Seminar Gulliver and Total Chair, Joseph Paulsen (Syracuse Univ.)

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6 mai 2019 11:30 » 12:30 — Bibliothèque PCT - F3.04

Wrapping liquids and gases in thin sheets : From interfacial films to balloons and back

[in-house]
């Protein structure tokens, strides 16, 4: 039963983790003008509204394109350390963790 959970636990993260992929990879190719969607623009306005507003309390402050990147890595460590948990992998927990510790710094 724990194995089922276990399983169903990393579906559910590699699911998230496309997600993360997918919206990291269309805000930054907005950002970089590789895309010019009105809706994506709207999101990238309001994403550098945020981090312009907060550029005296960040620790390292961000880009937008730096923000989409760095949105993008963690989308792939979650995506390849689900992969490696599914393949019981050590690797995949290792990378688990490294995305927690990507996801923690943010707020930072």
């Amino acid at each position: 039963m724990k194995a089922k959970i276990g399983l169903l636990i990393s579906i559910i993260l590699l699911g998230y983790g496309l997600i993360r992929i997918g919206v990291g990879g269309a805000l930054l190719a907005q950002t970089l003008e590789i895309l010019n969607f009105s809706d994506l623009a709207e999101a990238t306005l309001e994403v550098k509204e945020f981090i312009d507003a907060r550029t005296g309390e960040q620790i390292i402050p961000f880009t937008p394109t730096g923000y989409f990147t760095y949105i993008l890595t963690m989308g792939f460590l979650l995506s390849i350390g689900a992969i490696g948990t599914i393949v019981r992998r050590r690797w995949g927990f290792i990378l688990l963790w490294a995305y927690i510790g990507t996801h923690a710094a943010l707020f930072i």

Deformable sheets are ubiquitous in nature and industry across a vast range of scales, from graphene to metal foil to the earth’s crust. Sheets are also central to advanced applications including flexible electronics and deployable satellites or emergency shelters. Despite their ubiquity, there are still significant fundamental challenges in predicting how a thin elastic sheet will deform under confinement, from the selection of a macroscopic deformed shape all the way down to the fine details of the microstructural features. I will discuss a suite of experiments using interfacial films and inflated membranes to address problems spanning this entire range. I will describe how an ultrathin polymer film wrapped around a liquid droplet adopts highly nonsymmetric shapes as the droplet size is decreased, and how this overall shape selection may be understood using a simple model wherein the exposed liquid surface area is minimized. This geometric model reveals a fundamental connection between interfacial films and mylar balloons. Inspired by this connection, we are conducting experiments using inflated membranes to discover how smooth sinusoidal wrinkles transition into sharp "crumples", a striking behavior that was originally observed on interfacial polymer films in a spherical geometry. We have now isolated these buckled structures on interfacial films in hyperbolic and cylindrical geometries, suggesting that such crumples are a generic building block for confined sheets.

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